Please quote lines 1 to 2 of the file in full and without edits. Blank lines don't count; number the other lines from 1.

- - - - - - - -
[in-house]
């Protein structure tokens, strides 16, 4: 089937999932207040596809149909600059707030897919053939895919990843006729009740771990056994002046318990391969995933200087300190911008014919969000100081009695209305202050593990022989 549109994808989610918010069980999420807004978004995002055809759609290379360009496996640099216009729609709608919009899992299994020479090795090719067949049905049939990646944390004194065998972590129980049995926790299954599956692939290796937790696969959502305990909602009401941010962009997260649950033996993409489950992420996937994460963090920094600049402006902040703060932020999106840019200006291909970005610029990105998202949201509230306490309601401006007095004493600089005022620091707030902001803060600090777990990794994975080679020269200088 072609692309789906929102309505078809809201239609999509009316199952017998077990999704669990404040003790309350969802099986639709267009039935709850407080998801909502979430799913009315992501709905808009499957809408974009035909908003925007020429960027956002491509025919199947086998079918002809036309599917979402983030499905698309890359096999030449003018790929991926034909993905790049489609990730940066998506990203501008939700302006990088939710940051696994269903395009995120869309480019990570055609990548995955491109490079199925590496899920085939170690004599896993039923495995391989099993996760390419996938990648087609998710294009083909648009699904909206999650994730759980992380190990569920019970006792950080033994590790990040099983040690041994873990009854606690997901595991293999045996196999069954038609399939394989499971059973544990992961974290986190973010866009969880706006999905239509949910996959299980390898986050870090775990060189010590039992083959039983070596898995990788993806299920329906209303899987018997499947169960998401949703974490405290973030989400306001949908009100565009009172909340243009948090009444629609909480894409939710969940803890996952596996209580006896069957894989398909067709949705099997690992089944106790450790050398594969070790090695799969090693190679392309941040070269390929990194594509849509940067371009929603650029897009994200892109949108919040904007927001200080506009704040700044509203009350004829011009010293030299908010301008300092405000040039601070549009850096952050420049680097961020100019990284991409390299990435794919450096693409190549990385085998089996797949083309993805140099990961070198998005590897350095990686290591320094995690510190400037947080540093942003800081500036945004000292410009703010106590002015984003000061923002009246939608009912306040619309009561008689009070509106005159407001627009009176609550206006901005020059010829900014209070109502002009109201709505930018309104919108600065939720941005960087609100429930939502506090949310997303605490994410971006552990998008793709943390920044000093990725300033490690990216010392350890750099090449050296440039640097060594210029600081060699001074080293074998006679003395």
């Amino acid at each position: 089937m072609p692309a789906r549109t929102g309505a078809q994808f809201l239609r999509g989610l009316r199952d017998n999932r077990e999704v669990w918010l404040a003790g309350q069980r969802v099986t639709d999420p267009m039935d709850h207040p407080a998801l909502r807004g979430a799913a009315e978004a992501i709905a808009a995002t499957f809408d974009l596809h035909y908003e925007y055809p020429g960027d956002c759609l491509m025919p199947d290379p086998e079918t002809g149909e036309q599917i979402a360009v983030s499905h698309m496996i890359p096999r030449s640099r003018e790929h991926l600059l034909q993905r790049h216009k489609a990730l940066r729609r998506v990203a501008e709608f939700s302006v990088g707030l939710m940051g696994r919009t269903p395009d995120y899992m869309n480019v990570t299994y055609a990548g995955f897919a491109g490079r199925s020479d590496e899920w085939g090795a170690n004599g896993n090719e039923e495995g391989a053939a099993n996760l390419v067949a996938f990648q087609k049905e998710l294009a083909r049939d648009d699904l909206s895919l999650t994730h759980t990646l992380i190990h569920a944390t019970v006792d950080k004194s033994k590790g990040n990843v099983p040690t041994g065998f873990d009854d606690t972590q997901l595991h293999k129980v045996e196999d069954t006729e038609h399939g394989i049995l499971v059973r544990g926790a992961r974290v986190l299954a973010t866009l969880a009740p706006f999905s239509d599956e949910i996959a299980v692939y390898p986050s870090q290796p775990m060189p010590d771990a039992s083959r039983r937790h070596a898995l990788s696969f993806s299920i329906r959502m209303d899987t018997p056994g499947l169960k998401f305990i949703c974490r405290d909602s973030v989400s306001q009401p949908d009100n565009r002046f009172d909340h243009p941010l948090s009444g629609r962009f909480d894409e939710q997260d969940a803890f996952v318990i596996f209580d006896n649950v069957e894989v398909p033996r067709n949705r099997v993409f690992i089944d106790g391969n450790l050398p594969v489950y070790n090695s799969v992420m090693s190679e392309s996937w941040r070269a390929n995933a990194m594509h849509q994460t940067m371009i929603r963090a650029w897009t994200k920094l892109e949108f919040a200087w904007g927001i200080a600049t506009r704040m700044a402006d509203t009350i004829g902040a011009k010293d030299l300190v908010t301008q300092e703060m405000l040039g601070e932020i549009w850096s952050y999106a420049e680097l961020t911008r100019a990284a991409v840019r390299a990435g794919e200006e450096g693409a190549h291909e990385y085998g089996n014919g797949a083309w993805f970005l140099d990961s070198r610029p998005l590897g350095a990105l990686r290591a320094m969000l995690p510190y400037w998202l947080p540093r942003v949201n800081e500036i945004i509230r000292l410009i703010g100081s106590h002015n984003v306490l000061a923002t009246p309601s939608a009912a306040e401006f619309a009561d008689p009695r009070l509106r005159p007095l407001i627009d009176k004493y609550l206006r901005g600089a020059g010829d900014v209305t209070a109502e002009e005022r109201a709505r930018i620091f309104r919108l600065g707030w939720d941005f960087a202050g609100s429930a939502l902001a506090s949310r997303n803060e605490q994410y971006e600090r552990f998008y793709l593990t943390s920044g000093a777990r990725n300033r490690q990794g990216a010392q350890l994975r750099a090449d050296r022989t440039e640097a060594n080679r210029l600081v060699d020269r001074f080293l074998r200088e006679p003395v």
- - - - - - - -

[in-house]
């Protein structure tokens, strides 16, 4: 089937999932207040596809149909600059707030897919053939895919990843006729009740771990056994002046318990391969995933200087300190911008014919969000100081009695209305202050593990022989 549109994808989610918010069980999420807004978004995002055809759609290379360009496996640099216009729609709608919009899992299994020479090795090719067949049905049939990646944390004194065998972590129980049995926790299954599956692939290796937790696969959502305990909602009401941010962009997260649950033996993409489950992420996937994460963090920094600049402006902040703060932020999106840019200006291909970005610029990105998202949201509230306490309601401006007095004493600089005022620091707030902001803060600090777990990794994975080679020269200088 072609692309789906929102309505078809809201239609999509009316199952017998077990999704669990404040003790309350969802099986639709267009039935709850407080998801909502979430799913009315992501709905808009499957809408974009035909908003925007020429960027956002491509025919199947086998079918002809036309599917979402983030499905698309890359096999030449003018790929991926034909993905790049489609990730940066998506990203501008939700302006990088939710940051696994269903395009995120869309480019990570055609990548995955491109490079199925590496899920085939170690004599896993039923495995391989099993996760390419996938990648087609998710294009083909648009699904909206999650994730759980992380190990569920019970006792950080033994590790990040099983040690041994873990009854606690997901595991293999045996196999069954038609399939394989499971059973544990992961974290986190973010866009969880706006999905239509949910996959299980390898986050870090775990060189010590039992083959039983070596898995990788993806299920329906209303899987018997499947169960998401949703974490405290973030989400306001949908009100565009009172909340243009948090009444629609909480894409939710969940803890996952596996209580006896069957894989398909067709949705099997690992089944106790450790050398594969070790090695799969090693190679392309941040070269390929990194594509849509940067371009929603650029897009994200892109949108919040904007927001200080506009704040700044509203009350004829011009010293030299908010301008300092405000040039601070549009850096952050420049680097961020100019990284991409390299990435794919450096693409190549990385085998089996797949083309993805140099990961070198998005590897350095990686290591320094995690510190400037947080540093942003800081500036945004000292410009703010106590002015984003000061923002009246939608009912306040619309009561008689009070509106005159407001627009009176609550206006901005020059010829900014209070109502002009109201709505930018309104919108600065939720941005960087609100429930939502506090949310997303605490994410971006552990998008793709943390920044000093990725300033490690990216010392350890750099090449050296440039640097060594210029600081060699001074080293074998006679003395």